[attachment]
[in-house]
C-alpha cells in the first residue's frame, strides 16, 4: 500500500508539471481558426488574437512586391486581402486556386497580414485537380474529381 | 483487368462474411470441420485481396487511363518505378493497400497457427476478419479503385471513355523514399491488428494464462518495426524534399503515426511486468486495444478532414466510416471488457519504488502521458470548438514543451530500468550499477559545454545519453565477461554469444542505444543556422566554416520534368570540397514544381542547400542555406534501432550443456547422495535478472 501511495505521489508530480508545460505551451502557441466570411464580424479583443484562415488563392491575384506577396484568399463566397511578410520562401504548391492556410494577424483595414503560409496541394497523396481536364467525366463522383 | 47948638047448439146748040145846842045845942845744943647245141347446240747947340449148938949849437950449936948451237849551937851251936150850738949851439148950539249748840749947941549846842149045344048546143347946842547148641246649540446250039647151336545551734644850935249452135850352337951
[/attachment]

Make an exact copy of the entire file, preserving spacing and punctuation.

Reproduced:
[in-house]
C-alpha cells in the first residue's frame, strides 16, 4: 500500500508539471481558426488574437512586391486581402486556386497580414485537380474529381 | 483487368462474411470441420485481396487511363518505378493497400497457427476478419479503385471513355523514399491488428494464462518495426524534399503515426511486468486495444478532414466510416471488457519504488502521458470548438514543451530500468550499477559545454545519453565477461554469444542505444543556422566554416520534368570540397514544381542547400542555406534501432550443456547422495535478472 501511495505521489508530480508545460505551451502557441466570411464580424479583443484562415488563392491575384506577396484568399463566397511578410520562401504548391492556410494577424483595414503560409496541394497523396481536364467525366463522383 | 47948638047448439146748040145846842045845942845744943647245141347446240747947340449148938949849437950449936948451237849551937851251936150850738949851439148950539249748840749947941549846842149045344048546143347946842547148641246649540446250039647151336545551734644850935249452135850352337951